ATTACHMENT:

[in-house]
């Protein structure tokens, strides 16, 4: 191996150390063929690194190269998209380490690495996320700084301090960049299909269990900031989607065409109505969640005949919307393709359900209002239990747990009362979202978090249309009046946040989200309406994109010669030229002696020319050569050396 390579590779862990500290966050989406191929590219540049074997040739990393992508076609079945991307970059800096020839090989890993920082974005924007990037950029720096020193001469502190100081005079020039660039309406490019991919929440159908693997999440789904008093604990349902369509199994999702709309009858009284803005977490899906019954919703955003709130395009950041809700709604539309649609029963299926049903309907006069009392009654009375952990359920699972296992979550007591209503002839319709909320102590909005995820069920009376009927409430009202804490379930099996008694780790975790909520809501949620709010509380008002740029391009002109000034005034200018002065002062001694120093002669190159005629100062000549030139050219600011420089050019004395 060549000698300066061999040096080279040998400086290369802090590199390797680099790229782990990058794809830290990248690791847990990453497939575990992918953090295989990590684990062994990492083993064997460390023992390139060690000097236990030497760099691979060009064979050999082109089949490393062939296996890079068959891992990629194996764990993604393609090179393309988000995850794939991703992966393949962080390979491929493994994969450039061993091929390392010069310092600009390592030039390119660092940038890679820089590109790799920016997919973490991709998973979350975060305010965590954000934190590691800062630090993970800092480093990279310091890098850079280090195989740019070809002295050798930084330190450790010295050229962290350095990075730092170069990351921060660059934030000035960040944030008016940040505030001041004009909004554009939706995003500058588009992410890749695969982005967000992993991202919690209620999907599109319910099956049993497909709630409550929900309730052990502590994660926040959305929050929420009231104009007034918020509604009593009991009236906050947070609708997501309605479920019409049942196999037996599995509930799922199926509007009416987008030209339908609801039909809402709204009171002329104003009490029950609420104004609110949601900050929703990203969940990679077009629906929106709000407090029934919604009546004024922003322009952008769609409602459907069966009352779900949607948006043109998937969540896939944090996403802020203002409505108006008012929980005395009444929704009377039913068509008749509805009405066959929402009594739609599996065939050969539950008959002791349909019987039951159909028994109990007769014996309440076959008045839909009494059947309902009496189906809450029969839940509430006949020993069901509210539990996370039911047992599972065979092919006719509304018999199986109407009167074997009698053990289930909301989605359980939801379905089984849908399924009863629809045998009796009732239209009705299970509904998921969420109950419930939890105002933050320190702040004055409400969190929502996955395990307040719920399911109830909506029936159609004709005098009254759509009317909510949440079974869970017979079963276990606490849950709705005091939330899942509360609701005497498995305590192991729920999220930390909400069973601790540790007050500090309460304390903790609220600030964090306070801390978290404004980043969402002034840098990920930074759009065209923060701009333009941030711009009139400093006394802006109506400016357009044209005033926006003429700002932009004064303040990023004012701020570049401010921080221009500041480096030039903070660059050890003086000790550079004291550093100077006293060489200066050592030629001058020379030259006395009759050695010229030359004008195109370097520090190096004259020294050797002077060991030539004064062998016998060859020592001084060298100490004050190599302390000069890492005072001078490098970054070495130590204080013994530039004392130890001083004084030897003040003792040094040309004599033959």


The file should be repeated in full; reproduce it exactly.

[in-house]
């Protein structure tokens, strides 16, 4: 191996150390063929690194190269998209380490690495996320700084301090960049299909269990900031989607065409109505969640005949919307393709359900209002239990747990009362979202978090249309009046946040989200309406994109010669030229002696020319050569050396 390579590779862990500290966050989406191929590219540049074997040739990393992508076609079945991307970059800096020839090989890993920082974005924007990037950029720096020193001469502190100081005079020039660039309406490019991919929440159908693997999440789904008093604990349902369509199994999702709309009858009284803005977490899906019954919703955003709130395009950041809700709604539309649609029963299926049903309907006069009392009654009375952990359920699972296992979550007591209503002839319709909320102590909005995820069920009376009927409430009202804490379930099996008694780790975790909520809501949620709010509380008002740029391009002109000034005034200018002065002062001694120093002669190159005629100062000549030139050219600011420089050019004395 060549000698300066061999040096080279040998400086290369802090590199390797680099790229782990990058794809830290990248690791847990990453497939575990992918953090295989990590684990062994990492083993064997460390023992390139060690000097236990030497760099691979060009064979050999082109089949490393062939296996890079068959891992990629194996764990993604393609090179393309988000995850794939991703992966393949962080390979491929493994994969450039061993091929390392010069310092600009390592030039390119660092940038890679820089590109790799920016997919973490991709998973979350975060305010965590954000934190590691800062630090993970800092480093990279310091890098850079280090195989740019070809002295050798930084330190450790010295050229962290350095990075730092170069990351921060660059934030000035960040944030008016940040505030001041004009909004554009939706995003500058588009992410890749695969982005967000992993991202919690209620999907599109319910099956049993497909709630409550929900309730052990502590994660926040959305929050929420009231104009007034918020509604009593009991009236906050947070609708997501309605479920019409049942196999037996599995509930799922199926509007009416987008030209339908609801039909809402709204009171002329104003009490029950609420104004609110949601900050929703990203969940990679077009629906929106709000407090029934919604009546004024922003322009952008769609409602459907069966009352779900949607948006043109998937969540896939944090996403802020203002409505108006008012929980005395009444929704009377039913068509008749509805009405066959929402009594739609599996065939050969539950008959002791349909019987039951159909028994109990007769014996309440076959008045839909009494059947309902009496189906809450029969839940509430006949020993069901509210539990996370039911047992599972065979092919006719509304018999199986109407009167074997009698053990289930909301989605359980939801379905089984849908399924009863629809045998009796009732239209009705299970509904998921969420109950419930939890105002933050320190702040004055409400969190929502996955395990307040719920399911109830909506029936159609004709005098009254759509009317909510949440079974869970017979079963276990606490849950709705005091939330899942509360609701005497498995305590192991729920999220930390909400069973601790540790007050500090309460304390903790609220600030964090306070801390978290404004980043969402002034840098990920930074759009065209923060701009333009941030711009009139400093006394802006109506400016357009044209005033926006003429700002932009004064303040990023004012701020570049401010921080221009500041480096030039903070660059050890003086000790550079004291550093100077006293060489200066050592030629001058020379030259006395009759050695010229030359004008195109370097520090190096004259020294050797002077060991030539004064062998016998060859020592001084060298100490004050190599302390000069890492005072001078490098970054070495130590204080013994530039004392130890001083004084030897003040003792040094040309004599033959």